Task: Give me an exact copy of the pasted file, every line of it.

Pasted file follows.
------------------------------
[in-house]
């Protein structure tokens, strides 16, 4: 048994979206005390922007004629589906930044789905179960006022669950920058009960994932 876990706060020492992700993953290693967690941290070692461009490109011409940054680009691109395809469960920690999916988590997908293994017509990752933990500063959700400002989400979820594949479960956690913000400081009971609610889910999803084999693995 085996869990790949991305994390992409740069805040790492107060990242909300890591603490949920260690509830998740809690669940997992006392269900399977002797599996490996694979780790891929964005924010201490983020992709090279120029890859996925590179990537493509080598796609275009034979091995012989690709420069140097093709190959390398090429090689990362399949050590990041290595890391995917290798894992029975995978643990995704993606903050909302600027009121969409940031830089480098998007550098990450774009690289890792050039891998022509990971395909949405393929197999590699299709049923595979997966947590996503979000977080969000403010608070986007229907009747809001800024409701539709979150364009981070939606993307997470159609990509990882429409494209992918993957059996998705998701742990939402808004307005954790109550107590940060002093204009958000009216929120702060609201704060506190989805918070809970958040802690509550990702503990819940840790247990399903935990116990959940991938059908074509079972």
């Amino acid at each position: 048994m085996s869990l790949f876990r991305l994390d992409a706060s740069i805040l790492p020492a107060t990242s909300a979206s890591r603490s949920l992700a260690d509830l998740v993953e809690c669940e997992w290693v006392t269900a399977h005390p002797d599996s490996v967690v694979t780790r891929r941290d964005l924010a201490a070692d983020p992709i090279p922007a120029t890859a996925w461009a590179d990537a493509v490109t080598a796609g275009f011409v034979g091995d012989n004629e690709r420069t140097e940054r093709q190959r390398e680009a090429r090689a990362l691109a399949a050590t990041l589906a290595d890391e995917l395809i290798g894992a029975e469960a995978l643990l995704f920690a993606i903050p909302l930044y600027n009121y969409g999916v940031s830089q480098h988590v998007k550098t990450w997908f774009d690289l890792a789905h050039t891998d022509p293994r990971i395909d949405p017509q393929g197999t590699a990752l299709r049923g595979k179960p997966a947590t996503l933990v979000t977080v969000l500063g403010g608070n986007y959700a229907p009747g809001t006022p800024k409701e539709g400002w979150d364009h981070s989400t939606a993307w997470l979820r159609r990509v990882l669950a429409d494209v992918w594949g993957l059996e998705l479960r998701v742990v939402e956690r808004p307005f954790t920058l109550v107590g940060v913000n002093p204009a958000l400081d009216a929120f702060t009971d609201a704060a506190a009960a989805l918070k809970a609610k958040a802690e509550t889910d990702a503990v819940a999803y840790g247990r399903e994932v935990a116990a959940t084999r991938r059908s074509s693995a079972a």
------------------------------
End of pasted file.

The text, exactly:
[in-house]
């Protein structure tokens, strides 16, 4: 048994979206005390922007004629589906930044789905179960006022669950920058009960994932 876990706060020492992700993953290693967690941290070692461009490109011409940054680009691109395809469960920690999916988590997908293994017509990752933990500063959700400002989400979820594949479960956690913000400081009971609610889910999803084999693995 085996869990790949991305994390992409740069805040790492107060990242909300890591603490949920260690509830998740809690669940997992006392269900399977002797599996490996694979780790891929964005924010201490983020992709090279120029890859996925590179990537493509080598796609275009034979091995012989690709420069140097093709190959390398090429090689990362399949050590990041290595890391995917290798894992029975995978643990995704993606903050909302600027009121969409940031830089480098998007550098990450774009690289890792050039891998022509990971395909949405393929197999590699299709049923595979997966947590996503979000977080969000403010608070986007229907009747809001800024409701539709979150364009981070939606993307997470159609990509990882429409494209992918993957059996998705998701742990939402808004307005954790109550107590940060002093204009958000009216929120702060609201704060506190989805918070809970958040802690509550990702503990819940840790247990399903935990116990959940991938059908074509079972």
């Amino acid at each position: 048994m085996s869990l790949f876990r991305l994390d992409a706060s740069i805040l790492p020492a107060t990242s909300a979206s890591r603490s949920l992700a260690d509830l998740v993953e809690c669940e997992w290693v006392t269900a399977h005390p002797d599996s490996v967690v694979t780790r891929r941290d964005l924010a201490a070692d983020p992709i090279p922007a120029t890859a996925w461009a590179d990537a493509v490109t080598a796609g275009f011409v034979g091995d012989n004629e690709r420069t140097e940054r093709q190959r390398e680009a090429r090689a990362l691109a399949a050590t990041l589906a290595d890391e995917l395809i290798g894992a029975e469960a995978l643990l995704f920690a993606i903050p909302l930044y600027n009121y969409g999916v940031s830089q480098h988590v998007k550098t990450w997908f774009d690289l890792a789905h050039t891998d022509p293994r990971i395909d949405p017509q393929g197999t590699a990752l299709r049923g595979k179960p997966a947590t996503l933990v979000t977080v969000l500063g403010g608070n986007y959700a229907p009747g809001t006022p800024k409701e539709g400002w979150d364009h981070s989400t939606a993307w997470l979820r159609r990509v990882l669950a429409d494209v992918w594949g993957l059996e998705l479960r998701v742990v939402e956690r808004p307005f954790t920058l109550v107590g940060v913000n002093p204009a958000l400081d009216a929120f702060t009971d609201a704060a506190a009960a989805l918070k809970a609610k958040a802690e509550t889910d990702a503990v819940a999803y840790g247990r399903e994932v935990a116990a959940t084999r991938r059908s074509s693995a079972a």